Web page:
Online Poker Bots – Ominous or Overrated?

According to a recent statement from Ian Fellows, developer of the open-source poker bot “Fell Omen”, online poker is destined to fall apart. For years now, online poker players have attempted to use artificial poker bots, but are they really as ominous as Fellows makes them out to be?

“It wasn’t until mid-2000, [when] an algorithm was developed, that [poker bots] could even come close to a competent player. But now, online computer poker playing may become a thing of the past,” Fellows believes.

The general idea is that human players will not be able to successfully compete against the artificial intelligence of online poker bots. However, the general consensus to this claim was tremendously in support of the online poker industry overcoming the ‘poker bot’ epidemic, and I must point out that this came from the players, not the operators.

For starters, poker bot programs are absolutely prohibited at online poker rooms. Should a player get caught using one – and there are tracking devices in place to detect likely poker bot activity – the player’s account is immediately suspended and all assets irreversibly frozen. One player pointed out that using a chess-bot is immediately recognizable to a human opponent, therefore a poker bot would not be much more difficult to identify.

Another important fact that players keyed in on was that Fellows poker bot is only capable of playing heads-up Texas Hold’em, a much less popular form of the game at online poker rooms. However, being an ‘open source’ poker bot, “Fell Omen” could potentially be adapted to other variants by anyone with the appropriate software programming skills to attempt it.

Yet another factor brought up by online poker players is that a poker bot can only work with a single strategy, based on its own predicament. Online poker bots do not detect behavioral patterns, or understand that a player on tilt is more likely to bet on weak hands until his chip stack recovers, or he is eliminated from the table.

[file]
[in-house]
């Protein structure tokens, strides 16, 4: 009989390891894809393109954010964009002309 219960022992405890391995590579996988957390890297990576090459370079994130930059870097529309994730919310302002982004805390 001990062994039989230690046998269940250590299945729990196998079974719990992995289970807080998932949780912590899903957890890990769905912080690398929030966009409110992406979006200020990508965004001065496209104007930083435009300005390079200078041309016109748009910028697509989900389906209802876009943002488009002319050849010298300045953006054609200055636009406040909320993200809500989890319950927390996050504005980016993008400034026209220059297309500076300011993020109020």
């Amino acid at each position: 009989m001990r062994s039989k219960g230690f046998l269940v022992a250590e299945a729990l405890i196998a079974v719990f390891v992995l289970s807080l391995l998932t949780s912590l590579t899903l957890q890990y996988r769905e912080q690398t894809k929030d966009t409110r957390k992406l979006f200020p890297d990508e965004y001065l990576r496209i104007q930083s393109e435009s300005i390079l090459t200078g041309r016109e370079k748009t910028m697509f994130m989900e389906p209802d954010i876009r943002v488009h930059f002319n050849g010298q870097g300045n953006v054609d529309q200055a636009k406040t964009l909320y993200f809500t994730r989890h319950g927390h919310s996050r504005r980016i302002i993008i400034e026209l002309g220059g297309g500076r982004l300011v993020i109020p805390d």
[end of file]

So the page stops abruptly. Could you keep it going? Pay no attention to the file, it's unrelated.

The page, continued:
There are, of course, a small majority of responders who believe it is ridiculous to play online poker, where your opponent is invisible to you, when you can guarantee the legitimacy of each player in land-based poker rooms.

One response to the theory of online poker’s imminent doom via poker bots came in the form of introducing required web cams for every player. This would allow you to watch your opponent, witnessing his live presence at the keyboard. While an interesting suggestion, this would neither prevent the use of poker bots (just sit and watch and keep your hand on the mouse), nor would online poker rooms ever seriously consider the idea for 100% enforcement. Too many customers would be lost for a string of reasons, doubtfully having anything to do with ‘poker bots’.

While I cannot predict the future, I will say that I agree with the majority of online poker players – poker bots pose no real threat to the future existence or success of online poker rooms, or most players’ desire to participate. As these poker bots become more sophisticated, so does the technology of online poker rooms to detect them.

On a final note, my favorite comment on the subject, both for its entertainment value and likely accuracy, came from “jb” on’s techblog – “Having dabbled in it myself, I’d have to say the US government is more of a threat to online poker than a bot.”

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